Here are some of the ways you can ace navigation for your responsive website:
This has to be one of the most universal and simplest techniques for responsive mobile navigation. Stripped of its finesse, a jump link menu is basically an anchor link that jumps the visitor right down to the menu placed at the footer of the page.
Pioneered by Facebook on their mobile apps, this method permits the designer to slide in the site’s navigation upon the user’s request and situate it off the edge of the viewport at other times.
Remember that a 14px height line of text on a 2000 px widescreen will be diminished down to 2px on a 300 px widescreen; it becomes barely legible except perhaps if you have a supernatural vision. In contrast, scaling 10px text up 7x would make it too gigantic to fit your screen. You need to remember to maintain readable and reasonable typographic proportions on every device by adapting your layouts to the screen widths available.
Almost all screens are touch-enabled these days and maneuvered with fingers, instead of styluses. Remember not to make the tappable elements smaller than the tips of an average finger. According to Apple, the minimum comfortable size of tappable UI elements is 44 x 44px. However, this limit is often not complied with and a more realistic limit is set at 25px.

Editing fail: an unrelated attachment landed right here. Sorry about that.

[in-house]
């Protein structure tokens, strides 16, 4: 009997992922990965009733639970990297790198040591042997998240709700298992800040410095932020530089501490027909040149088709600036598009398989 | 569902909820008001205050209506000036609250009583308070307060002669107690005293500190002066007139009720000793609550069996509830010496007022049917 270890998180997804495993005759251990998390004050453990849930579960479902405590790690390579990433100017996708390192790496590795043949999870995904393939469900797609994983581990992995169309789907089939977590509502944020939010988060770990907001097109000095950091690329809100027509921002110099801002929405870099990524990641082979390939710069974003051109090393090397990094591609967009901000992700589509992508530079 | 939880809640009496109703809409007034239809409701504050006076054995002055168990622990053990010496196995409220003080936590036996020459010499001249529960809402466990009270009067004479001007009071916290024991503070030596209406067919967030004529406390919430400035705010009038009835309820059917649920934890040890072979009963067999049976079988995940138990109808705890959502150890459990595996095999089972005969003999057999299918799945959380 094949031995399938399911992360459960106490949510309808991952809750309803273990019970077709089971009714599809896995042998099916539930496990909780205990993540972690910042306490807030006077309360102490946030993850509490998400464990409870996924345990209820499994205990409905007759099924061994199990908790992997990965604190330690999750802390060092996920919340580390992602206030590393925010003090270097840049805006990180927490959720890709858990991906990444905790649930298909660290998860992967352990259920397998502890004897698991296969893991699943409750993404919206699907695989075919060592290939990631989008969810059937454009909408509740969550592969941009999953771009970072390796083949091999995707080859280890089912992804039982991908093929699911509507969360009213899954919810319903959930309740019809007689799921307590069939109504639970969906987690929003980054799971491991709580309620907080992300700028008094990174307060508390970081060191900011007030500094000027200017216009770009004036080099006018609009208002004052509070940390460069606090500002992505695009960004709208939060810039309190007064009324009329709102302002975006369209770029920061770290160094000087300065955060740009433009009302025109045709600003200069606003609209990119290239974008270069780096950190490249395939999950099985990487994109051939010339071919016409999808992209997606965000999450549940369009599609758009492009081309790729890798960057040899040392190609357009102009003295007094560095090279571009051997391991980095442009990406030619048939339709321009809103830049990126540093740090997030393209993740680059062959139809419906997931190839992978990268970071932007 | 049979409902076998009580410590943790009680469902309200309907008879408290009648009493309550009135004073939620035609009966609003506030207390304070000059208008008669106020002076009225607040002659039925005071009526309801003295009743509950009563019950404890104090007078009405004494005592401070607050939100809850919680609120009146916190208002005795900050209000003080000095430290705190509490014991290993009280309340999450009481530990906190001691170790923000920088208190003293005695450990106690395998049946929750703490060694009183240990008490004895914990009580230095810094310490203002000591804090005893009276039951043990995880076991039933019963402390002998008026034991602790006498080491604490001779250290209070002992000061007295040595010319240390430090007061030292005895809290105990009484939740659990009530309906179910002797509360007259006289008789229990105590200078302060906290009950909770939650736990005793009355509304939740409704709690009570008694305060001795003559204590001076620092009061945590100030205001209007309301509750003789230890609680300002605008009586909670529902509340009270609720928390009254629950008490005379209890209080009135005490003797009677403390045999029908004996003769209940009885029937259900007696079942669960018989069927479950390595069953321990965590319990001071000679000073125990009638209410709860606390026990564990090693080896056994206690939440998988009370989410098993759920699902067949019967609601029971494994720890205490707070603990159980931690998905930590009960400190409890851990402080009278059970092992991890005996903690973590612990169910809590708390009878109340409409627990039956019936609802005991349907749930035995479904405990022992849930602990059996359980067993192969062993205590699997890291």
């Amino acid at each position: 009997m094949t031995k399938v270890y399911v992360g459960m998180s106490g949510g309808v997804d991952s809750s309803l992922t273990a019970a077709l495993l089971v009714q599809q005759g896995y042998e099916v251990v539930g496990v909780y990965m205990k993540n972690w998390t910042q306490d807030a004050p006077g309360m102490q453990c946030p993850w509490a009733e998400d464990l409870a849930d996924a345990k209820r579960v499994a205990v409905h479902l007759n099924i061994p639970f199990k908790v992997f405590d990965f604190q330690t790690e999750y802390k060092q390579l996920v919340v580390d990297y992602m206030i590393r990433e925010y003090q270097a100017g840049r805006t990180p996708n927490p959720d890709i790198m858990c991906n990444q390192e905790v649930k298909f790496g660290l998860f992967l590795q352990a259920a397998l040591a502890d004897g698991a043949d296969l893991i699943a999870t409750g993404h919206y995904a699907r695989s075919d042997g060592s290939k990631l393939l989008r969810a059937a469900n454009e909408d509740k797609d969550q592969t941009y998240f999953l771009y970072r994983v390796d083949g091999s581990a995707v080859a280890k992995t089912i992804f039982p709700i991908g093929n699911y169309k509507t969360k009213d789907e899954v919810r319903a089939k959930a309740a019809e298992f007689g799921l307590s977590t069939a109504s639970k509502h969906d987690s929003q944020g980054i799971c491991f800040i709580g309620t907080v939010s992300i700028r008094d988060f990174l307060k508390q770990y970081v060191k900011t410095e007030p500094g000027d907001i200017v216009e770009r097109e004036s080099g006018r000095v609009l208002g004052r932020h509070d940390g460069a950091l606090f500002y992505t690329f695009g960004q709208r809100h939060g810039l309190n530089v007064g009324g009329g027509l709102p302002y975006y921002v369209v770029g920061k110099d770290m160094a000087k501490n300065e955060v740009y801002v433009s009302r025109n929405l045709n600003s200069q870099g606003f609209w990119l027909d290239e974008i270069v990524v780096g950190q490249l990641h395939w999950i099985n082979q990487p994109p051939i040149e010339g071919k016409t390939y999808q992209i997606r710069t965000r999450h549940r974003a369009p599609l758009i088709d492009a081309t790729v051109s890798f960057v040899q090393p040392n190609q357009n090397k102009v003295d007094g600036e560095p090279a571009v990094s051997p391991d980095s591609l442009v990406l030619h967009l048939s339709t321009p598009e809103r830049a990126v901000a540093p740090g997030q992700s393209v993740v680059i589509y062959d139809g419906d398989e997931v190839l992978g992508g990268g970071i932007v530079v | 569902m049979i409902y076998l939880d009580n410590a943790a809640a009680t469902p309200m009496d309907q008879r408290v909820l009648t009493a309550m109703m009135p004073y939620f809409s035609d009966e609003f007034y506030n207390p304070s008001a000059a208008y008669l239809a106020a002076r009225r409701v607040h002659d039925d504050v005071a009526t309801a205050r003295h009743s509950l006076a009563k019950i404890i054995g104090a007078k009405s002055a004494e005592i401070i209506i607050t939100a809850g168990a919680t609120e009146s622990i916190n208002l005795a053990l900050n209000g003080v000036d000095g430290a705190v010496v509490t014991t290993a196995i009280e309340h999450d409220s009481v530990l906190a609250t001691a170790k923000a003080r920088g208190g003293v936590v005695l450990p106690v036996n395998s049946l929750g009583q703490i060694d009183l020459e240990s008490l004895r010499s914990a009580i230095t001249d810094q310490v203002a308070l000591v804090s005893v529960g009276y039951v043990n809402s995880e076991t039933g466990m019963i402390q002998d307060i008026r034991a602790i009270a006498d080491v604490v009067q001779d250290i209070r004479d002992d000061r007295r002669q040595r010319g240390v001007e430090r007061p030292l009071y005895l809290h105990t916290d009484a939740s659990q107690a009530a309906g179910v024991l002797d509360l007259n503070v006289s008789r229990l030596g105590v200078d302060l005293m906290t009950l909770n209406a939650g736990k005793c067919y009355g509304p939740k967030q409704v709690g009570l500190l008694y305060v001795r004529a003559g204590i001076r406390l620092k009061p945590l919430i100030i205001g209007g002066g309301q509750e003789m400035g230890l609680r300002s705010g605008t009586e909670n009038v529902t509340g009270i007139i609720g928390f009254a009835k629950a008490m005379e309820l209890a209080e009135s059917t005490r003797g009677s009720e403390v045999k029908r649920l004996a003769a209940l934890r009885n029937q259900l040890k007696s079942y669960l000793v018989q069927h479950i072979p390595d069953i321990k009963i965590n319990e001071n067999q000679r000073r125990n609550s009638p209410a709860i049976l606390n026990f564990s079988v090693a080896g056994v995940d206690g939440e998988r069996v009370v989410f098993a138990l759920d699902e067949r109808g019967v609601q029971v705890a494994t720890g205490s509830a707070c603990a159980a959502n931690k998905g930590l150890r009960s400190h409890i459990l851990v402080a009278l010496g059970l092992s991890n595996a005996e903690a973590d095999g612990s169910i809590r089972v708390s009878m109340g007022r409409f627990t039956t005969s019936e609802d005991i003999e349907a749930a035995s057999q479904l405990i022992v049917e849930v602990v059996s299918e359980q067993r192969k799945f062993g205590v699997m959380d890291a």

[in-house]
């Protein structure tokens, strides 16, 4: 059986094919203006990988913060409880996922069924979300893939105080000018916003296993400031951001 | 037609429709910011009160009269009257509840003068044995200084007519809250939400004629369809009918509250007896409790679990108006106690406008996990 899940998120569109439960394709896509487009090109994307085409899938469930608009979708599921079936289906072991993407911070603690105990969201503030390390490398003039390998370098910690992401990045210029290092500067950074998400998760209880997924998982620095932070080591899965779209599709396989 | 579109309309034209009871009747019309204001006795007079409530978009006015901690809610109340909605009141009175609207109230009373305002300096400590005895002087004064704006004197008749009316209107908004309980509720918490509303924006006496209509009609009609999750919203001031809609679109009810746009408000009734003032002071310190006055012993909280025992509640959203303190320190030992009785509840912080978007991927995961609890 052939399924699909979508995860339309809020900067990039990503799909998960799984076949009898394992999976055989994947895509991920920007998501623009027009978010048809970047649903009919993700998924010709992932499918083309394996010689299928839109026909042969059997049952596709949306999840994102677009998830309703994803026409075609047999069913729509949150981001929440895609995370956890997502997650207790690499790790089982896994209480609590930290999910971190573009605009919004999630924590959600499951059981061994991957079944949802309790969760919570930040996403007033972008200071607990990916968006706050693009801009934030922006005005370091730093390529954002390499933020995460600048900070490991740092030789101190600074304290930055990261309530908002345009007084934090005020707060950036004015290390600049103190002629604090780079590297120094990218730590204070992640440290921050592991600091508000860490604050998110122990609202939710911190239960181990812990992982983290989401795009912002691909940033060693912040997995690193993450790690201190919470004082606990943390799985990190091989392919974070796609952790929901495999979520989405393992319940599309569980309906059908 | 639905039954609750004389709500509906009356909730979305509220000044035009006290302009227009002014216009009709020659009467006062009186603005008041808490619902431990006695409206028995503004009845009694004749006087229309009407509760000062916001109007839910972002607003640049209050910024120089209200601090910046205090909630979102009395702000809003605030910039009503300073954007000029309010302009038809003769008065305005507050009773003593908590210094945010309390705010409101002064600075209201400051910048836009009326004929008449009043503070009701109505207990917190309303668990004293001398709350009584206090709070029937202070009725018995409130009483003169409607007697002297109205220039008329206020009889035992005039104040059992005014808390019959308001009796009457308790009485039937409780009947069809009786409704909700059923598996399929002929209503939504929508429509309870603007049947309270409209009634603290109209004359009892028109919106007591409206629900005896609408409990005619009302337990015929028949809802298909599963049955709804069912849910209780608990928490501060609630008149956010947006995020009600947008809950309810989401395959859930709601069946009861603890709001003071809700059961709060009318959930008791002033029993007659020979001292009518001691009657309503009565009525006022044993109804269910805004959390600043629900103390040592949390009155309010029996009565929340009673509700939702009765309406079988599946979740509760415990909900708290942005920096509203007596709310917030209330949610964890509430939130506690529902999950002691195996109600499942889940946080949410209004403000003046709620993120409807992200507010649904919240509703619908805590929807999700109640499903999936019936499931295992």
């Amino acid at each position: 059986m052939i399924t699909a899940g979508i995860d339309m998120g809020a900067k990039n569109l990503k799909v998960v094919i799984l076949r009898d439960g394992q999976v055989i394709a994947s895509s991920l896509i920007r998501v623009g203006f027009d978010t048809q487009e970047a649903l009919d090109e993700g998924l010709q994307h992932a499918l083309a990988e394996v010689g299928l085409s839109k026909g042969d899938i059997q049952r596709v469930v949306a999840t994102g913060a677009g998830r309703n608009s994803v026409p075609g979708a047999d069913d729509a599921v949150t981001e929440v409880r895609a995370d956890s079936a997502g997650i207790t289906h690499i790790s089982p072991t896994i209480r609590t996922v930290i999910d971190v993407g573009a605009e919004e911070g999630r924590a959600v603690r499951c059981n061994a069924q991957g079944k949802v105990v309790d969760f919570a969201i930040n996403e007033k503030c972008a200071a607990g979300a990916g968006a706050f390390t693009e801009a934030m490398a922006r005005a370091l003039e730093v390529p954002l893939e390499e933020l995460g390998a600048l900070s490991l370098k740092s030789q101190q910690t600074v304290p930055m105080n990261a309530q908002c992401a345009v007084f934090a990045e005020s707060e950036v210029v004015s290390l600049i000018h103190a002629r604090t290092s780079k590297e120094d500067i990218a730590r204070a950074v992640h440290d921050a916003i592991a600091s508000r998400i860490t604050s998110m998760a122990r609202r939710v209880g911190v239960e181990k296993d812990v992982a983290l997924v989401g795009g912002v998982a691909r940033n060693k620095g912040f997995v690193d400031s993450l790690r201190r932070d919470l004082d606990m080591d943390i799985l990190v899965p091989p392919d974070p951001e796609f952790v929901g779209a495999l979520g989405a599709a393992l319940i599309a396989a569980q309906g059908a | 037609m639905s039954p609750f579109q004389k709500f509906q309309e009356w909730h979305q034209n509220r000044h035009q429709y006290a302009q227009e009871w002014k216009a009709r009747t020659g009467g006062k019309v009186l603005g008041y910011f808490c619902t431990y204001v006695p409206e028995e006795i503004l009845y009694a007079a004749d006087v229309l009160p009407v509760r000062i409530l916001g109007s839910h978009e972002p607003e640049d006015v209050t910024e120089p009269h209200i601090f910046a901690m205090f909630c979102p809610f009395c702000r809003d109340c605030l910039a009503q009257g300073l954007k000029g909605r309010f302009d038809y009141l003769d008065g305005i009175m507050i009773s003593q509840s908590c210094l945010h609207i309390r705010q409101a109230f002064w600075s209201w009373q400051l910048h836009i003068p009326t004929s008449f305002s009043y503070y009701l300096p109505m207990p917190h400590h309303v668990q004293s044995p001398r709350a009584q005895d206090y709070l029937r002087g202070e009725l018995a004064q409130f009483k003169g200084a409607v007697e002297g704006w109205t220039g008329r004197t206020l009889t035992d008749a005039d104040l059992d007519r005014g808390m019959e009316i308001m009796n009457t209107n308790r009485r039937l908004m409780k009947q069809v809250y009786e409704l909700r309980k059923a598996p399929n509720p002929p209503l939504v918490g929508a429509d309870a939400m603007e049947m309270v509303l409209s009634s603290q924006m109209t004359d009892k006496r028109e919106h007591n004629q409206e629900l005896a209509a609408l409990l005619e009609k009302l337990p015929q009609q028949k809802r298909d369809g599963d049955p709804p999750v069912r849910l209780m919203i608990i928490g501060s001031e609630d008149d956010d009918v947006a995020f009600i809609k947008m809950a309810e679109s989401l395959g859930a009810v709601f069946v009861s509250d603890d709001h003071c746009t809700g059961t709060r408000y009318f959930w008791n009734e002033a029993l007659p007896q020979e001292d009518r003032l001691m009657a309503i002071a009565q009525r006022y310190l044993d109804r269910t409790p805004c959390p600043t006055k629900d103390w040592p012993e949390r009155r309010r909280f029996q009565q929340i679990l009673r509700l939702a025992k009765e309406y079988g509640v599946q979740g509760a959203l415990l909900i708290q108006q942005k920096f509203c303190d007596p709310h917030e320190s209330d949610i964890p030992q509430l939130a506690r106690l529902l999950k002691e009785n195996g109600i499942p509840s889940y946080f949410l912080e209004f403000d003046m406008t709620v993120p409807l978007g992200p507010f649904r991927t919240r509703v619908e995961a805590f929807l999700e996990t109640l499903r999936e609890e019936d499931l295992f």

Expressive fonts, when meticulously chosen, can do wonders for your responsive website. Before delving into a mobile-first approach, you should play around with the concept of responsive typography and typography-first approach on your responsive site. Remember that content is the one true king, so it is crucial to design your text for enhanced readability on various viewports. Test as many fonts as you can, and zero in on what you can call a perfect measure on all screen resolutions, falling somewhat between 45 and 90 characters per line on average. It is also prudent to test your font in Windows and see if the font hinting is adequate.
With a simple design, your images can also be rendered flexible to a certain degree. The best way to accomplish this is by resizing their width and using adaptive sizing. Keep in mind that to garner decent load speeds for your visitors, your best bet is to size accordingly for mobile users. You could also store multiple image sizes and use variable breakpoints in your data for each screen resolution, but this could pose challenges for bandwidth usage and leave the website design on the perilous assumption that all visitors have access to powerful bandwidth.
Icons can work wonders for your responsive website when used the right way. Appropriate, well-designed iconography can seek to replace lengthy bursts of text, which is desperately needed on smaller screens where space is a luxury. SVG file format should be employed to deliver icons to your responsive website, as these Scalable Vector Graphics can be resized as needed and are a perfect fit for multi-device-friendly sites.
These graphics can also be animated with CSS to throw in some interesting effects to a design without weighing it down with staggering extra scripts, which will negatively affect the site’s performance. For browsers that do not support SVG, fallback support is required. However, for browsers that do, this file format can offer a host of benefits.
You may also like: Productive Web development Technologies for Web Developers
Image source: Shutterstock.com